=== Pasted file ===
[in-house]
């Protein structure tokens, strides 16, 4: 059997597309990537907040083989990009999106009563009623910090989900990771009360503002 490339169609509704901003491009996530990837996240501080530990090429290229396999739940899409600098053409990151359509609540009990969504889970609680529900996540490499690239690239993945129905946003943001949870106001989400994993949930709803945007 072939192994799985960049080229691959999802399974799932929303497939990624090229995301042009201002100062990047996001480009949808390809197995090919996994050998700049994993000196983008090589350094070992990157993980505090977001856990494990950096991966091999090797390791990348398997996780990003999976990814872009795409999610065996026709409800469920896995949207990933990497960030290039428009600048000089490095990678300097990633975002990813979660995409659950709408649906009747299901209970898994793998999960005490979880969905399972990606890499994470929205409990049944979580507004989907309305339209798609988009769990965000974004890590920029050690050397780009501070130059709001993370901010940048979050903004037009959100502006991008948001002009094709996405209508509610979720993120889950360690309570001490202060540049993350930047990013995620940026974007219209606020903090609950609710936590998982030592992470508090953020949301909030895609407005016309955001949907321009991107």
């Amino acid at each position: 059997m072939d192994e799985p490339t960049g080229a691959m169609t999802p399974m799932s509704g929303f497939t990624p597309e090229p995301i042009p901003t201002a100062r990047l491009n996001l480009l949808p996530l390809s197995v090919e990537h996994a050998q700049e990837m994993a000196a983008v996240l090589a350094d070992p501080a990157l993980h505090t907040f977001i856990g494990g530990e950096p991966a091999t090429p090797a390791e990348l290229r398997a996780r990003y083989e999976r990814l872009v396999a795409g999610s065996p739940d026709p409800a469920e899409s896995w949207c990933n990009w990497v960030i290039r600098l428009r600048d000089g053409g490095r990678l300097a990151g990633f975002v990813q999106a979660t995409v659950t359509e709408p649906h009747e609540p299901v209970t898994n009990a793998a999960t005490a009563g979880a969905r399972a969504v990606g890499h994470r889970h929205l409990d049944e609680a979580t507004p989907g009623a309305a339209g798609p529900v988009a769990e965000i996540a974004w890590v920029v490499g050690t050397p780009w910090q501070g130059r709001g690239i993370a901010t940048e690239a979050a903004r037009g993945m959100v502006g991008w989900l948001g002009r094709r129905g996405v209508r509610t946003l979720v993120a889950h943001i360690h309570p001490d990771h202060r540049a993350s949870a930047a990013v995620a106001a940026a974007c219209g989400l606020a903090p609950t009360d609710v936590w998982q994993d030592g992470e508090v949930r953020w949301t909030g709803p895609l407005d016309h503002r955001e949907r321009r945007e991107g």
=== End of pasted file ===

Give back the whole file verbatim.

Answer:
[in-house]
């Protein structure tokens, strides 16, 4: 059997597309990537907040083989990009999106009563009623910090989900990771009360503002 490339169609509704901003491009996530990837996240501080530990090429290229396999739940899409600098053409990151359509609540009990969504889970609680529900996540490499690239690239993945129905946003943001949870106001989400994993949930709803945007 072939192994799985960049080229691959999802399974799932929303497939990624090229995301042009201002100062990047996001480009949808390809197995090919996994050998700049994993000196983008090589350094070992990157993980505090977001856990494990950096991966091999090797390791990348398997996780990003999976990814872009795409999610065996026709409800469920896995949207990933990497960030290039428009600048000089490095990678300097990633975002990813979660995409659950709408649906009747299901209970898994793998999960005490979880969905399972990606890499994470929205409990049944979580507004989907309305339209798609988009769990965000974004890590920029050690050397780009501070130059709001993370901010940048979050903004037009959100502006991008948001002009094709996405209508509610979720993120889950360690309570001490202060540049993350930047990013995620940026974007219209606020903090609950609710936590998982030592992470508090953020949301909030895609407005016309955001949907321009991107």
């Amino acid at each position: 059997m072939d192994e799985p490339t960049g080229a691959m169609t999802p399974m799932s509704g929303f497939t990624p597309e090229p995301i042009p901003t201002a100062r990047l491009n996001l480009l949808p996530l390809s197995v090919e990537h996994a050998q700049e990837m994993a000196a983008v996240l090589a350094d070992p501080a990157l993980h505090t907040f977001i856990g494990g530990e950096p991966a091999t090429p090797a390791e990348l290229r398997a996780r990003y083989e999976r990814l872009v396999a795409g999610s065996p739940d026709p409800a469920e899409s896995w949207c990933n990009w990497v960030i290039r600098l428009r600048d000089g053409g490095r990678l300097a990151g990633f975002v990813q999106a979660t995409v659950t359509e709408p649906h009747e609540p299901v209970t898994n009990a793998a999960t005490a009563g979880a969905r399972a969504v990606g890499h994470r889970h929205l409990d049944e609680a979580t507004p989907g009623a309305a339209g798609p529900v988009a769990e965000i996540a974004w890590v920029v490499g050690t050397p780009w910090q501070g130059r709001g690239i993370a901010t940048e690239a979050a903004r037009g993945m959100v502006g991008w989900l948001g002009r094709r129905g996405v209508r509610t946003l979720v993120a889950h943001i360690h309570p001490d990771h202060r540049a993350s949870a930047a990013v995620a106001a940026a974007c219209g989400l606020a903090p609950t009360d609710v936590w998982q994993d030592g992470e508090v949930r953020w949301t909030g709803p895609l407005d016309h503002r955001e949907r321009r945007e991107g």